MAMADOU NDIAYE: I started playing basketball in like high school. I was 15. I decided to play basketball. I came to the United States when I was 16 and played in high school. And I — yeah, I found UCI. I used to go play there, play open gym with my friend. And the coach saw me there and asked me if I wanted to come play basketball there. The first time I decided no, I’m not going to come here, because I have an opportunity to go anywhere. I mean, I seen the program there. It was growing up and the people there are very nice, and that’s why I became the UCI player.

Q. For any player, maybe Alex or Travis, there’s already been one big upset this morning. I wonder if you guys noticed that or take any motivation or excitement from that.
TRAVIS SOUZA: Yeah, I’m sure I saw most of the guys on the team saw it. It kind of proves the point that in March Madness anybody can win. It kind of assures us that although we know it’s going to be a big battle out there, we think we have the ability to pull it off.

ALEX YOUNG: I’m going to piggyback on what he said. It’s March. Anything can happen in the tournament. Seeing that score, just it kind of gives you a sense of confidence that anything can be done at this time of the year. But we know that Louisville’s a great team and we’re not going to take them any different than any other opponent. We just got to go out there and prepare and execute.

Q. For Will, Mamadou’s numbers have been kind of up and down and he’s missed some games, but when he’s playing well, how much better are you and what do you see in terms of his upside as far as being a more consistent player?
WILL DAVIS II: I feel like when he’s playing well, it just makes our whole team play well also, because when he plays well offensively, his defense flourishes also. And even if he’s not playing well offensively, I don’t think his defense ever suffers, because he’s such a presence in the paint on defense and it’s so hard to score over him. Then for our team, I feel like he helps us just go as a team and he can carry us further if he plays well.

Q. I’m wondering, for anybody that wants to jump in here, the difference between being in the tournament instead of outside of it. You guys won the regular season title last year and you didn’t get in. Did you watch the tournament last year? I know you were in the NIT and went out, but how much did you follow the tournament and wonder what it was going to be like, thinking you should have been there and then actually being here?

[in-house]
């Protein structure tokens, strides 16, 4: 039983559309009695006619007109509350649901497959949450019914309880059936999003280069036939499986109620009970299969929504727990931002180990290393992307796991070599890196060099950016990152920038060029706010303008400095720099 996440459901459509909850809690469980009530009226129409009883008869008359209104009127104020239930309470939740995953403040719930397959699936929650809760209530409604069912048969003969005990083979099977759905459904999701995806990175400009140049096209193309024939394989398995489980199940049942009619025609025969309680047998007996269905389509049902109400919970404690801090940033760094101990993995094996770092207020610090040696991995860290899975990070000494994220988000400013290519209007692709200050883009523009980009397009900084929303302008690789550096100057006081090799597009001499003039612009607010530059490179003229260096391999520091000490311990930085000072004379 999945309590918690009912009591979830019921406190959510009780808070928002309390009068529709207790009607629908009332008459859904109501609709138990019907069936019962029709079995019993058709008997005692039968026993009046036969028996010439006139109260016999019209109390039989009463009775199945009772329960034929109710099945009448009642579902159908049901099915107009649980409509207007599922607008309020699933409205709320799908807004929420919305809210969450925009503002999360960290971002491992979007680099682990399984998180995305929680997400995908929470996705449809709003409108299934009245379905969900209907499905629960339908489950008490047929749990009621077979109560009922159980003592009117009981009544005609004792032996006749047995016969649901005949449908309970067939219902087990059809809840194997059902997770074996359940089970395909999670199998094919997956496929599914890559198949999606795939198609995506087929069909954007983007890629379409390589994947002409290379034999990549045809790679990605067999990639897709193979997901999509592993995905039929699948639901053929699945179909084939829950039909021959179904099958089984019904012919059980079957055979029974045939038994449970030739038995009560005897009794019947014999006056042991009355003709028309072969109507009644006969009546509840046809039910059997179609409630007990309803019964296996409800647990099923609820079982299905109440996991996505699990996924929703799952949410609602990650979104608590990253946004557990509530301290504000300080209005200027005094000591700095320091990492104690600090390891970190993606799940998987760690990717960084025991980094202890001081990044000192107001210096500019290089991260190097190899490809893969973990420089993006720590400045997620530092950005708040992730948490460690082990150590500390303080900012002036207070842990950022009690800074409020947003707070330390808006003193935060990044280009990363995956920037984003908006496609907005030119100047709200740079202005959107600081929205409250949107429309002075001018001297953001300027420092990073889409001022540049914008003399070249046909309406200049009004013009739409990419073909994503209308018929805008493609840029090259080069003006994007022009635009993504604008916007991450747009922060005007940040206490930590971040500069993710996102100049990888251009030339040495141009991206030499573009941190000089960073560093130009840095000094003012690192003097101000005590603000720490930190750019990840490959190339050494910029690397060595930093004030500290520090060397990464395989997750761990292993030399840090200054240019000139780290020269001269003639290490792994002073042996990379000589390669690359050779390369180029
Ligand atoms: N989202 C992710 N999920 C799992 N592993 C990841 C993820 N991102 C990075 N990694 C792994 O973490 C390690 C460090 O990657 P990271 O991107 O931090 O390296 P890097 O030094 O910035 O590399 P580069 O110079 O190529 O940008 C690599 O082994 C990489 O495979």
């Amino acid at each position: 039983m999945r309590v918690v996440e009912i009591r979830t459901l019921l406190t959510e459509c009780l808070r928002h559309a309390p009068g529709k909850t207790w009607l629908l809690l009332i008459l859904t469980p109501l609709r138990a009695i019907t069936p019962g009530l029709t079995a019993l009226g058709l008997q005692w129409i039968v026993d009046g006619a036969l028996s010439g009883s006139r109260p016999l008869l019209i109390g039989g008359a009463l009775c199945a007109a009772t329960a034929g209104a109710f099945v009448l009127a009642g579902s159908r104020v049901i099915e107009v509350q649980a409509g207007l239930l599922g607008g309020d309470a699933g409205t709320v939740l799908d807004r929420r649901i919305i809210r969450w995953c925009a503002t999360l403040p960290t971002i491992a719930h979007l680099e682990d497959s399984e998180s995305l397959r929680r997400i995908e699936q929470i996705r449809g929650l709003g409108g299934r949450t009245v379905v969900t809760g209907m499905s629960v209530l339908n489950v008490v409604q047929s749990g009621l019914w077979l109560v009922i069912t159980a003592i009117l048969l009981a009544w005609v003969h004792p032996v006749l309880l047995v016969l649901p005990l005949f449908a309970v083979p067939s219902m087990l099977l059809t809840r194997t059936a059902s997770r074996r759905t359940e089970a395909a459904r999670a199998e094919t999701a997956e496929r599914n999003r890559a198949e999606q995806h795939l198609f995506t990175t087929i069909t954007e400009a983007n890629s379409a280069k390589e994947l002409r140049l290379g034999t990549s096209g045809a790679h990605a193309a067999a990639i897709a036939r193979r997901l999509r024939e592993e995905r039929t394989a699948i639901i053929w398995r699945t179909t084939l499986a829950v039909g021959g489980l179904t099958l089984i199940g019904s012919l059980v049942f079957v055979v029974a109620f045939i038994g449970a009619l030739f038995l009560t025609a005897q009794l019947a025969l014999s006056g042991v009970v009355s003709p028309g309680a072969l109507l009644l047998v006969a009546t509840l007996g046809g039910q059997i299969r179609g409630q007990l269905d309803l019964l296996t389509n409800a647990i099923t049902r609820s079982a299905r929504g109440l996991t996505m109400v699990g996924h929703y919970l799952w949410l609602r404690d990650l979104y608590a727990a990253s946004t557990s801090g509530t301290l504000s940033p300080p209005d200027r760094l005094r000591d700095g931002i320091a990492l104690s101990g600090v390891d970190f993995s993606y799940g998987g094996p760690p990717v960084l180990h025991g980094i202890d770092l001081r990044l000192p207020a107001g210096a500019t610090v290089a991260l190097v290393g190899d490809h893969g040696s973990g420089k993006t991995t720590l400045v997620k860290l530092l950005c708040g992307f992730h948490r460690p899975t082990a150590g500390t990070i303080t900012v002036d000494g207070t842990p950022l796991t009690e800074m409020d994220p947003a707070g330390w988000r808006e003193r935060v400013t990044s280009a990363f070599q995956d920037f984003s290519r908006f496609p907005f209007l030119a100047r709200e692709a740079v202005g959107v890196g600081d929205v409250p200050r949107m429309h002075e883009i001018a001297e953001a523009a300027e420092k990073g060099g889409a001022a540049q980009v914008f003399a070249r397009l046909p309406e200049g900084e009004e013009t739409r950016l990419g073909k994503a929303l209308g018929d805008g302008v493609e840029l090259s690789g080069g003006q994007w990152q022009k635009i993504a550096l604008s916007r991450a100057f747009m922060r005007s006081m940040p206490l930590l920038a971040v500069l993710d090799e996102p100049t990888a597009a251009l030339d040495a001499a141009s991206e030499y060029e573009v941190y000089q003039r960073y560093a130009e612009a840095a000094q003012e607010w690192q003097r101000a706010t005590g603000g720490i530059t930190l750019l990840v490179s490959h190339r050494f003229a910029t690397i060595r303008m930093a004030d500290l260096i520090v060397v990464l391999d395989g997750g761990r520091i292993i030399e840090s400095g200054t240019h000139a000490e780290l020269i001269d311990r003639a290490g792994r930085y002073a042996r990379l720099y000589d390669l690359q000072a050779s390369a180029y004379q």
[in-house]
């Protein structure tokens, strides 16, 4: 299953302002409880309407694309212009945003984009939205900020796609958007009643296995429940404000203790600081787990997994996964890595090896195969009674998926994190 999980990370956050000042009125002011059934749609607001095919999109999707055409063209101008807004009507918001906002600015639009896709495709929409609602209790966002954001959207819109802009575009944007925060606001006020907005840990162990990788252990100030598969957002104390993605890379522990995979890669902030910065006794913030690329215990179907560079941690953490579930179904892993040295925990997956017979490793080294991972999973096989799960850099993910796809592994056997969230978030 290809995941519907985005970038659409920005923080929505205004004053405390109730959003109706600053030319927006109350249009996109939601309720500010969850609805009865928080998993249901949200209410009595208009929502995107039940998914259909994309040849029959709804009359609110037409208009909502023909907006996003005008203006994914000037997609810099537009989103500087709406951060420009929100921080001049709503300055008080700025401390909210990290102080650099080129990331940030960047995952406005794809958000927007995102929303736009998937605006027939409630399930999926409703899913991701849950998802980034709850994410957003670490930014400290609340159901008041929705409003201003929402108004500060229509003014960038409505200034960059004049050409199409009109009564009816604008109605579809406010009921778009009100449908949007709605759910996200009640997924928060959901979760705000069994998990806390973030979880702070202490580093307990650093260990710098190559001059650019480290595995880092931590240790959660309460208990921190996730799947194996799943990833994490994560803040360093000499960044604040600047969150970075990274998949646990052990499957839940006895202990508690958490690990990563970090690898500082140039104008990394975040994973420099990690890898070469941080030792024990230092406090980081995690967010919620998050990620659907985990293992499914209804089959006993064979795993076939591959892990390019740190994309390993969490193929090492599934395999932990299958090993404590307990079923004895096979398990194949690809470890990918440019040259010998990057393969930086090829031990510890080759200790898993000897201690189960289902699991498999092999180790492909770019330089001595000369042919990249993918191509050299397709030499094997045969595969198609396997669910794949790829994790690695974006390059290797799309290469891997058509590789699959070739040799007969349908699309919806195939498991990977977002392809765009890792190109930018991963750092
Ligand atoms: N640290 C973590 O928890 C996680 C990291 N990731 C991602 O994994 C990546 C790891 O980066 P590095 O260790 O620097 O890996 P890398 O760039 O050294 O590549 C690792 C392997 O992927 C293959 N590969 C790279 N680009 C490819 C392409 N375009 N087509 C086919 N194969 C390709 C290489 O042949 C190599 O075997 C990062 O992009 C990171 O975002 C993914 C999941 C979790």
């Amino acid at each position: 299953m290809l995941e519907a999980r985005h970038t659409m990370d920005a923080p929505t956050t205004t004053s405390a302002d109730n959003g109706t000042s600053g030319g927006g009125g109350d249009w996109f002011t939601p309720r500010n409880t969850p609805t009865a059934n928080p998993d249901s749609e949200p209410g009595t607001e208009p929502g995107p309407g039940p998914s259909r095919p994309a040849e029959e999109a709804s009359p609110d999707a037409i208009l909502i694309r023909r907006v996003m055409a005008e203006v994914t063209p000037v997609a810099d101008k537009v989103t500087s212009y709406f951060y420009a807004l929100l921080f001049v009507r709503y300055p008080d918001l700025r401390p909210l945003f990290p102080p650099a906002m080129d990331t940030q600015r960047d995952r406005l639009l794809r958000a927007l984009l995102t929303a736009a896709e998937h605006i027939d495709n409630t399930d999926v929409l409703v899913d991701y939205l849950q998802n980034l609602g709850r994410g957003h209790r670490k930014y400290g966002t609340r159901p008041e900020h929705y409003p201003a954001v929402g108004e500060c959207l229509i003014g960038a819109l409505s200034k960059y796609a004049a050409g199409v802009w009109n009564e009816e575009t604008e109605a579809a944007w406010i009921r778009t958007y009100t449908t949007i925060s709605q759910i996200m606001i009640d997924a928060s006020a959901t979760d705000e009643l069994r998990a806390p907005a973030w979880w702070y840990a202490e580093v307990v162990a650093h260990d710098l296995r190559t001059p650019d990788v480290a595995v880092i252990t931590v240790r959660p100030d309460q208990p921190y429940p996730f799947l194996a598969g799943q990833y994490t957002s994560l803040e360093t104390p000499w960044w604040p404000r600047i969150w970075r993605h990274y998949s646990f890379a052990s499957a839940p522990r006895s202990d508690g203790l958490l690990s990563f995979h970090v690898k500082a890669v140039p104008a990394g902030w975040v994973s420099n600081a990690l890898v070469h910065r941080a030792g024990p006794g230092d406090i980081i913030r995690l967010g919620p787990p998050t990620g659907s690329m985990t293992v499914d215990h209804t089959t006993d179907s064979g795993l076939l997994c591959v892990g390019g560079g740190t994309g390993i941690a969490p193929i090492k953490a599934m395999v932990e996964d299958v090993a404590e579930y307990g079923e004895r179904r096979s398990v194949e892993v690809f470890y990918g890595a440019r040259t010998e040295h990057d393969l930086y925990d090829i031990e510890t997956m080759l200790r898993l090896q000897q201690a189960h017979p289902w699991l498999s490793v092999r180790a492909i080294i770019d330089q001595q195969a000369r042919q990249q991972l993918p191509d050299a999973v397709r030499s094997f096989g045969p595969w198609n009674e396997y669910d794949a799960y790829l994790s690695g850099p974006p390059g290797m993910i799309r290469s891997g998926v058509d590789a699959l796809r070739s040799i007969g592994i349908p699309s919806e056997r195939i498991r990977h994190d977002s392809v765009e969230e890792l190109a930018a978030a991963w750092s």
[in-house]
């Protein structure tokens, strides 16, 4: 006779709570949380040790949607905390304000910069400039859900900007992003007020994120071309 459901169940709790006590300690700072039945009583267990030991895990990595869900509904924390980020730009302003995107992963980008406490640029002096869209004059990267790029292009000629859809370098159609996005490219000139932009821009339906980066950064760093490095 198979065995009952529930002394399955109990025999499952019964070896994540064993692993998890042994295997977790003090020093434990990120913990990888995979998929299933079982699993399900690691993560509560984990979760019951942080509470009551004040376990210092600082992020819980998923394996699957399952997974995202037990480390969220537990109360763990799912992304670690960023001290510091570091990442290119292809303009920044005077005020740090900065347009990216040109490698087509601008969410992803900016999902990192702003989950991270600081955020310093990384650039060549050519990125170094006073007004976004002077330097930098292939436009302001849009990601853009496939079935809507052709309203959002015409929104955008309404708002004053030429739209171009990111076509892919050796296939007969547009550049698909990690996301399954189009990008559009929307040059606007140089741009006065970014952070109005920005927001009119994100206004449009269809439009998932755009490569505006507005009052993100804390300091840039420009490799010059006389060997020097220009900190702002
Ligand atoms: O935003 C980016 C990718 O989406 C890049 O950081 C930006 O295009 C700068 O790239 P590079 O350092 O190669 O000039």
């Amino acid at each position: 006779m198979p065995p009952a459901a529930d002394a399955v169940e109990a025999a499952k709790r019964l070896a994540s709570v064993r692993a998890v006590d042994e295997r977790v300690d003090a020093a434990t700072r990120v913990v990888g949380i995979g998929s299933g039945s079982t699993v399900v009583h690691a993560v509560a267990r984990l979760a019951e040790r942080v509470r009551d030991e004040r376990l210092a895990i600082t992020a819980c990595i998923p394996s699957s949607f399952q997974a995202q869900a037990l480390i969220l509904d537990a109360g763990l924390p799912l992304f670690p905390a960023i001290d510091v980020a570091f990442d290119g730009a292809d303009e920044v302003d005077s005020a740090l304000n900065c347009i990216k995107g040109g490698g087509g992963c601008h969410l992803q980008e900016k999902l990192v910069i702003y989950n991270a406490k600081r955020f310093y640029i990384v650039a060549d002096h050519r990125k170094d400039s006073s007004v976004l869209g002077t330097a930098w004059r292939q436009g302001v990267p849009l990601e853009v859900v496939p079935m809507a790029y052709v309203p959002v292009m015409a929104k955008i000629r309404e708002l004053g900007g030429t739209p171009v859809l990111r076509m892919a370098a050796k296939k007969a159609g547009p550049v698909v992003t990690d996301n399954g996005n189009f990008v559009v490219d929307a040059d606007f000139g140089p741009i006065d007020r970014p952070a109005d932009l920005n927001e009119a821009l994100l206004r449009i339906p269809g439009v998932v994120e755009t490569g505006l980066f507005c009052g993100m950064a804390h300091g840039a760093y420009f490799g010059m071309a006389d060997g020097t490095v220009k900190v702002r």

TRAVIS SOUZA: We were pretty upset for not making it. But it it’s still something that we’re a part of and still part of the NCAA. So I can’t speak on behalf of the other guys, but I know I was — I watched pretty intently all the games, just watching all the games and hoping next year we could be there. And here we are now. So it’s nice.

Q. For any guys, talk about Louisville’s pressure and what you have seen and how you can kind of maybe try to break that. And then for Will, also talk about Montrezl Harrell and what you’ve seen on film with him. He’s kind of their energy guy.
ALEX YOUNG: We have played teams that kind of pressure like Louisville does. We just played Hawaii in the Big West Championship. They’re a team that presses just about the entire game. I think Louisville does the same thing. It’s going to be a game where we definitely have to take care of the ball because we can’t give them any live ball turnovers which they can create into points for themselves. So it’s going out there and take care of the ball and limit our turnovers.

WILL DAVIS II: Montrezl Harrell, he’s a really big-energy guy. I seen him play throughout the year this year and we watched a little bit of film on him so far, and I feel like we’re going to have to match his energy because he’s a beast on the offensive boards and defensive boards and I feel like we just have to match his energy level.

Q. Will and Travis, how unusual has this week been for you guys, adjusting to something so different in going to the tournament, taking finals? It’s just got to be something you haven’t had to deal with, obviously.
TRAVIS SOUZA: Yeah, it’s pretty different. As far as finals, I think everybody got their finals out of the way, so the whole team could focus on what’s ahead of us. But just the little things. Like the private charter plane, stuff like that, stuff we’re not used to. But it’s fun. But we are here, we know what we are here to really do, and that’s just the cherry on top. But we are here to try to play Louisville and try to get the W.